Saturday, 20 February 2016

Tracking teachers.

Mmmm I'm always worried by any education initiative that this Federal Government likes. It would be interesting to get more data on why young teachers leave the profession in droves after 5 years. I would also be concerned about teacher privacy. I also think VIT is a waste or time and money. Would teachers have to pay for the privilege of this 'registration' as well? Would it make teaching between states and systems seamless? Are all teaching qualifications in Australia for all systems equal? I'd need to be convinced!

SCHOOL teachers could be given tracking numbers and have their career decisions monitored under a data collection blueprint to be put to Education Ministers next month. 

Under the blueprint, all university students enrolled in teaching courses and all graduate teachers would be registered on a nationally consistent basis, rather than just with their relevant state body.

Their career decisions — including what schools they go on to teach in, whether they move into the private or Catholic school sector, and how long they stay in the profession — could then be tracked by the federal government and the Australian Institute for Teaching and School Leadership (AITSL).The data would allow for the government and industry trends in the supply and demand of teachers 

The data collection plan was flagged at a Senate hearing by AITSL chief executive Margery Evans, who stressed it was designed to examine broad patterns within the industry rather than “collect data on individuals unnecessarily”.

Ms Evans said the data blueprint would be raised at the next Education Council meeting in March, and Ministers would be asked to give in-principal approval for AITSL to explore how the data might be collected and how teachers could be tracked from their university days onwards.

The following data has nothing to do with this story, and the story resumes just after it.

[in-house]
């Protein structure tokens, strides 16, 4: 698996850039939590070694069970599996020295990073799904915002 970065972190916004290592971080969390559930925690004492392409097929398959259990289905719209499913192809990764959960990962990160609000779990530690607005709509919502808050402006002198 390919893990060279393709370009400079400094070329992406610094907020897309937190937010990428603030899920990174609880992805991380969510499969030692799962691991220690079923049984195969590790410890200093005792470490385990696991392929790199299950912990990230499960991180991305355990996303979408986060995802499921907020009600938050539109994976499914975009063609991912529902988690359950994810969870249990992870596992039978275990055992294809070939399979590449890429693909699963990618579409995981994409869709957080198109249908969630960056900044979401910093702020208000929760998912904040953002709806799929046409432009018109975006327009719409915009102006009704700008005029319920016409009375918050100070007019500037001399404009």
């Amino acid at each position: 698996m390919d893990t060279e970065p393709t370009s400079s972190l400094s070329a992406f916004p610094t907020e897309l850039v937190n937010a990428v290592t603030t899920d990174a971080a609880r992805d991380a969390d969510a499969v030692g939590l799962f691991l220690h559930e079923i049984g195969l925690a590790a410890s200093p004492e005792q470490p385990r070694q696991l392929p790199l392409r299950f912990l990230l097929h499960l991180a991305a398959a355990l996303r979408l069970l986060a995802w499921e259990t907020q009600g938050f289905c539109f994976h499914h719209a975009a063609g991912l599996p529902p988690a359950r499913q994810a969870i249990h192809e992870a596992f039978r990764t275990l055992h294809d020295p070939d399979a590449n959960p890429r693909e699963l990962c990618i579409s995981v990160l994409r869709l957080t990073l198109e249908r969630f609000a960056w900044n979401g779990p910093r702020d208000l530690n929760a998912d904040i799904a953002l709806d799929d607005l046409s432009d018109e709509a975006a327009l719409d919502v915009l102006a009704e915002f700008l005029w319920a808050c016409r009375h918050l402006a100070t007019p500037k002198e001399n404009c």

She said it would provide broad industry data on trends, including whether graduates teach in schools close to where they attend university, how long teachers are staying in any one job, and how much movement there is between states.

“I think there is exciting and huge potential,” she said.Currently teachers only register with their appropriate state teaching body. 

Australian Education Union president Correna Haythorpe said a lack of workforce planning in education and a decline in entry standards for teaching courses is a major concern for the union.

“The current system is producing a surplus of teaching graduates who can’t find work, yet there are critical shortages in some areas such as qualified maths and science teachers,” she said.

But Ms Haythorpe said teachers would need to be reassured that their privacy was not compromised in any data collection exercise.

Education Minister Simon Birmingham said the federal government was committed to working with the states to get more comprehensive teacher workforce data.

Better data collection was one of the recommendations of the report of a ministerial group designed to boost teacher standards, along with tougher selection criteria for universities offering teaching degrees.

“If we can get a clearer picture of the teaching workforce, like the supply and demand of teachers across the country, then we can work together more effectively with the states and territories to achieve better outcomes for students,” Senator Birmingham said.

And from today's SMH

The federal government's 'no jab, no pay' law has sparked a rush on vaccines as parents fear missing out on welfare benefits.

Under the vaccination policy, which came into effect on January 1, parents will lose the Family Tax Benefit Part A supplement and childcare subsidies if their child is not up to date with their immunisations.

State and territory health departments report they are being inundated with calls from GPs and health nurses about how to implement catch-up schedules, particularly for children who have never been vaccinated, as parents flock to immunisation providers.

Maybe it wasn't an ideological matter after all.....

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